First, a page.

Dostoyevsky and the Anadarko Indians

Back in the days when we all thought that being a college instructor was the best way to skate through life, I actually ended up as a college instructor. It was really the only job I could get from South America, where my wife Brenda and I had been riding dirty buses for many months and teaching English in spurts, but not finding a way to make enough money to survive even for a while if we returned to the States.

So when a college teaching job at Oklahoma College of Liberal Arts cropped up, I risked most of our travel cash to fly alone from Lima, Peru to Oklahoma City, and then hitchhiked down to the interview from the Oklahoma City airport. It was over 100 degrees out as I stood on the highway hoping that at 85 mph cars could even see me and my thumb against the hayfields behind. Arriving in this distinguished manner, with my tie undone and my suitcoat over a sweaty shoulder, I’m sure I looked like an upscale drifter. This was definitely not the cool and smooth way to walk into an interview. However, they seemed glad to see me and gave me the job. This made me suspect that no one in the States wanted it enough to come to the middle of Oklahoma for an interview, and they had to draw from nomads in South America.

Brenda probably would not have married me if I had not promised to take her to South America, but more about that later. She had only an Irish passport and we’d left the States before she could receive Green Card she’d applied for when we married. A few customs people mentioned that it would be difficult or impossible for her to get back in, but we thought we would deal with it when we returned. It turned out that she would have had to reapply from outside the States and live in that country for 4 months…unless somehow we could place her again as my wife within the States.  So we thought we would fly to the Miami airport with our last nickel, and try to run the border. Ah, youth!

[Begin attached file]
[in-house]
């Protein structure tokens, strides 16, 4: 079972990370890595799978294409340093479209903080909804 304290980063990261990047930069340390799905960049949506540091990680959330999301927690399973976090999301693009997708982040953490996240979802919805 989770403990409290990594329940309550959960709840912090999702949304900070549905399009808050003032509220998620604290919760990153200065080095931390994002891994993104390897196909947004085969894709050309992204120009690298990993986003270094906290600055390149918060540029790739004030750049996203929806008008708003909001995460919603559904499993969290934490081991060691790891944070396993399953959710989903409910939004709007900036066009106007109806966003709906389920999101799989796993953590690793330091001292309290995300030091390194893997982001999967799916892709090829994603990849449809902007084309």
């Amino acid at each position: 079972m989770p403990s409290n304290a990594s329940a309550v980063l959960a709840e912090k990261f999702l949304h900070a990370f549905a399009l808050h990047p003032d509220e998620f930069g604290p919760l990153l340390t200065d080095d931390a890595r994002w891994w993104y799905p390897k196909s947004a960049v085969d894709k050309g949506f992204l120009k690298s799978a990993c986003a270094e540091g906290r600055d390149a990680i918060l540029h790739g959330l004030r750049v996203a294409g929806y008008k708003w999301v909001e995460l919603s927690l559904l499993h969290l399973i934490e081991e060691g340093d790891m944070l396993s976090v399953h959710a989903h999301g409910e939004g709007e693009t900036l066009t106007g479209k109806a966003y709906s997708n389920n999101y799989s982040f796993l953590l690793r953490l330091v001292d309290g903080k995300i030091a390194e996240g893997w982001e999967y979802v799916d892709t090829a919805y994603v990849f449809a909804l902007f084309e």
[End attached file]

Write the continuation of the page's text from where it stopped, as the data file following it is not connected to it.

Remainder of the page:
We choreographed a careful entry back into the States at the Miami gate, with Brenda using her unmarried name and US Travel Visa in one line, while I went through another line about the same time. We had to let other people ahead of us, in order to to make our entry at precisely the same time, thinking if we could delay the correlation of the immigration folks, we could get into the States and out of the airport. Dumb kids trying to trick the system… but it worked. And that is how Dostoyevsky discovered Oklahoma.

Not knowing our exact status but fearing the worst, we traveled inside the U.S., up to Chickasha, Oklahoma where the college was, and I started being a college instructor. The English department had a fellowship for Communications and I had done some sports writing and I guess that was close enough. They also had a couple of freshmen English courses, which it was the duty of all junior instructors to teach. They had a recommended curriculum, which had the students read Huckleberry Finn and To Kill a Mocking Bird, and some play or other. All of the freshman English instructors followed along with the recommended reading …except me.

“Has anyone decided to use other materials besides the ones the book store has?”

I raised my hand.

“What will that be?”

The Possessed, by Dostoyevsky”

“That’s pretty difficult material. Even Crime and Punishment is a bit much for freshmen.”

“I think it’s the best novel ever written, so why not teach that?”

Well, they did let me teach it though it was going to be difficult for the bookstore to find the paperbacks in translation. At the instructors’ coffee afterward, the opinions of my new cohorts had me surrounded.